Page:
Doctor in The House.

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doctor in the house vanessa wilde

The morning starts chaotically with me running late to drop Sienna at Nursery. Vita is in the buggy still eating her Marmite soldiers and dippy egg, unaware of the speed she is travelling across the tarmac of The Close. “Why are we always late, Mummy?” shouts Sienna trying to keep pace, carry her bag and Tiggy and Taggy, her cuddly hedgehogs.

“Come on!” I call. Sienna suddenly stops and refuses to go any farther. “I don’t want to run.”  I pick her up, throw her on my back and we gallop to Nursery, Sienna giggling in my ear.

As I stroll back to the house, I can see a very pale Doctor Nick looking up at the windows of his house, pacing this way and that.  He tries his front door handle and looks under the welly rack outside the door. “10 stabbings and now this,” he says kicking a terracotta plant pot. “Ow!” He hops holding his foot.

“Morning,” I say

“Nessa!” He is VERY pleased to see me. “Oh thank god.”

Me: “I wish my husband would say that.”

Nick: “Did Nanny Sara leave the keys with you?”

Me: “Nope.”

He looks dejected. “Been on nights,” he says looking under the doormat but there’s nothing there. “Just done 18 hours straight.” He suddenly brightens, “You have our spare key! With the Legoman In your cupboard.”

Me: “Come in and have a rummage.” I say, unlocking my front door.

He follows me into the kitchen and opens Si’s key cupboard, colour-coded and organised like a serial killer’s mind. He searches up and down the rows and then looks at me disappointedly. There’s no spare key. His eyes are like two piss holes in the snow and he is swaying a little. “I need sleep,” he moans.

Me: “Crash in our spare room. I’m in and out all day. Make yourself at home. Help your self to anything.”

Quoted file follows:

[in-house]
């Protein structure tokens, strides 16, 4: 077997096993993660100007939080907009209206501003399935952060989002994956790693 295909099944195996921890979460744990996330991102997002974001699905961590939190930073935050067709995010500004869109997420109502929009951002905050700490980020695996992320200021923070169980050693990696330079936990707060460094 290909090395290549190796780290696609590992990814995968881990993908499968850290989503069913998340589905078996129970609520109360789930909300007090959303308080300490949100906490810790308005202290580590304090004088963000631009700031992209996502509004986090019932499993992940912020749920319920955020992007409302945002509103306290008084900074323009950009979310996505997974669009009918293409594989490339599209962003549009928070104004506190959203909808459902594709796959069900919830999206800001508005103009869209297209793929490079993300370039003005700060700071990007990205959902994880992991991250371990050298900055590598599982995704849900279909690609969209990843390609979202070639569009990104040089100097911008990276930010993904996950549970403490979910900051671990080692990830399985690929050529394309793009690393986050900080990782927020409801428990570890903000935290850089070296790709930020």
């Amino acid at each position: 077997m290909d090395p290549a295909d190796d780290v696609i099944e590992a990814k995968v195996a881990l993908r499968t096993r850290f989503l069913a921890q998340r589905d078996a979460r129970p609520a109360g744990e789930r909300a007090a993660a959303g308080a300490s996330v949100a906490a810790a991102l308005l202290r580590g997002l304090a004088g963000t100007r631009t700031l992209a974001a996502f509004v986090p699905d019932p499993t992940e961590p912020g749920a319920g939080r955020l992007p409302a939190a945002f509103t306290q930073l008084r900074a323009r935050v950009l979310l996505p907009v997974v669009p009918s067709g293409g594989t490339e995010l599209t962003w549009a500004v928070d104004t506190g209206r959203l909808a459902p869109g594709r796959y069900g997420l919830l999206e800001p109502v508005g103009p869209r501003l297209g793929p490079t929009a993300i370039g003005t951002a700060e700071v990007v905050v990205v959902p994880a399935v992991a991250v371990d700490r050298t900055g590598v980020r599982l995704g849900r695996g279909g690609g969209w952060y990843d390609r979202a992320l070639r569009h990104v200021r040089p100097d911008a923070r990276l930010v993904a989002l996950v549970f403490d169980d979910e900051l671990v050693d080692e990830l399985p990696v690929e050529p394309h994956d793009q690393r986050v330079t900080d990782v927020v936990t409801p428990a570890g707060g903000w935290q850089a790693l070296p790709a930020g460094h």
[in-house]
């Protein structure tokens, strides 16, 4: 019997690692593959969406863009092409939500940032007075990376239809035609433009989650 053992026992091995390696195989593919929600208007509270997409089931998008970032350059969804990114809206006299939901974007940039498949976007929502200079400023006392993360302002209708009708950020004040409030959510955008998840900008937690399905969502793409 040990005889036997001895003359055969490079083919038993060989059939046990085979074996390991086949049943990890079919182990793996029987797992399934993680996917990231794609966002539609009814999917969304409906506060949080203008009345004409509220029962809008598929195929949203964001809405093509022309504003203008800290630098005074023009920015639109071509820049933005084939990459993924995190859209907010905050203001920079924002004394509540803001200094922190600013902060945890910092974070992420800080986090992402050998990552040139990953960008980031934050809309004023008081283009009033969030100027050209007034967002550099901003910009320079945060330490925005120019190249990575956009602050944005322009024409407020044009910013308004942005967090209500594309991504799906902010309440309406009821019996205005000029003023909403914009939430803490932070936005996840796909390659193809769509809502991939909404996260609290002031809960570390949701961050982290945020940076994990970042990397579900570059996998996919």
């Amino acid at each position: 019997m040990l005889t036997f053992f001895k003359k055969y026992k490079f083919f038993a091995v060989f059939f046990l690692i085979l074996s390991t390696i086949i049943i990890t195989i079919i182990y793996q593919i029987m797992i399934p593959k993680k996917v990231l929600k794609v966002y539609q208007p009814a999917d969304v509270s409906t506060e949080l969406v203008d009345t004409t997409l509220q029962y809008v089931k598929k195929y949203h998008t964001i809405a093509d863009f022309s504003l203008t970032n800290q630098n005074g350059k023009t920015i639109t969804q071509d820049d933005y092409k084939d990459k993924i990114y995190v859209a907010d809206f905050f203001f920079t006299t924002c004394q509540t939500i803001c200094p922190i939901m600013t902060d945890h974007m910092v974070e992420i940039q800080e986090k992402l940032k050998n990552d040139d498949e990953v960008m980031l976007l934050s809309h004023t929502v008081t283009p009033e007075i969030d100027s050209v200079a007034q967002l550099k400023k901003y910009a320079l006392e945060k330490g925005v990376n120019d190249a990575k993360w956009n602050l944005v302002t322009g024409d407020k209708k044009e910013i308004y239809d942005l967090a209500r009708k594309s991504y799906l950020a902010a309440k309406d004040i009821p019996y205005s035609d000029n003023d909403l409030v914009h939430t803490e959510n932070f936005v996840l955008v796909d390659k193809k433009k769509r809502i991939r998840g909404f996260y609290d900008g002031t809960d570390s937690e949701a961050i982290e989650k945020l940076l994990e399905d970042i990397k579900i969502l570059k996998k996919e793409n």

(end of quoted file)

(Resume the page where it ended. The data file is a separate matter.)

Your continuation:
Nick: “Anything? You sure?”

Me: “Yup.

I rescue a wailing Vita from the buggy outside, shake the egg and toast crumbs onto the grass and bring her inside.  Nick is already halfway up the stairs.  “Spare room’s first on the left.  Have a good one.” I say, internally congratulating myself for being so neighbourly and so grown up for being able to handle a hot man sleeping in my house, unchaperoned.

I hear the spare room door shut and I make myself another coffee. I would do anything to go back to bed too but I’ve got to get ready for ‘baby swimming’. Groan. As I pack Vita’s nappy bag and organise her swim stuff I have a flashback to Nick, sporting his yellow lycra, climbing up my ladder and pressing into me whilst I was attempting to rescue Sienna, trapped in her room. No-one looks hot in lycra – especially a neon shade of urine – however, Doctor Nick does. Or is it the outline of his willy which makes the shiny cheapness of the material and lurid colour fade into insignificance? Maybe. Definitely.

I ponder other packages on The Patch. Si has a lovely package but his is better encased in black Calvins, and navy chinos, teamed with black loafers. He has an all-in-one lycra cycling leotard. And. It. Frightens. Me.

I strip off my clothes at the bottom of the stairs to change into my swimming costume and realise it’s in my room.  I jog up in my underwear, open the door and let out a scream.  Doctor Nick is in our bed!!

Nick jumps out of bed with a yell. He is butt naked and I get a full-frontal eyeful.

Me: “The spare room is next door!”

Nick: “I’m dyspraxic!”

Me: “Then why did you become a trauma doctor?”

Nick: “I like a challenge.”

Me: “Fuck!”

I hear the front door click open. Si walks in and looks straight up the stairs to see a naked doctor and his wife, sporting nothing but over-laundered peach underwear.   Nick’s eyes are bulging out of their sockets.  He knows how this looks.  “Morning.” He says feigning nonchalance.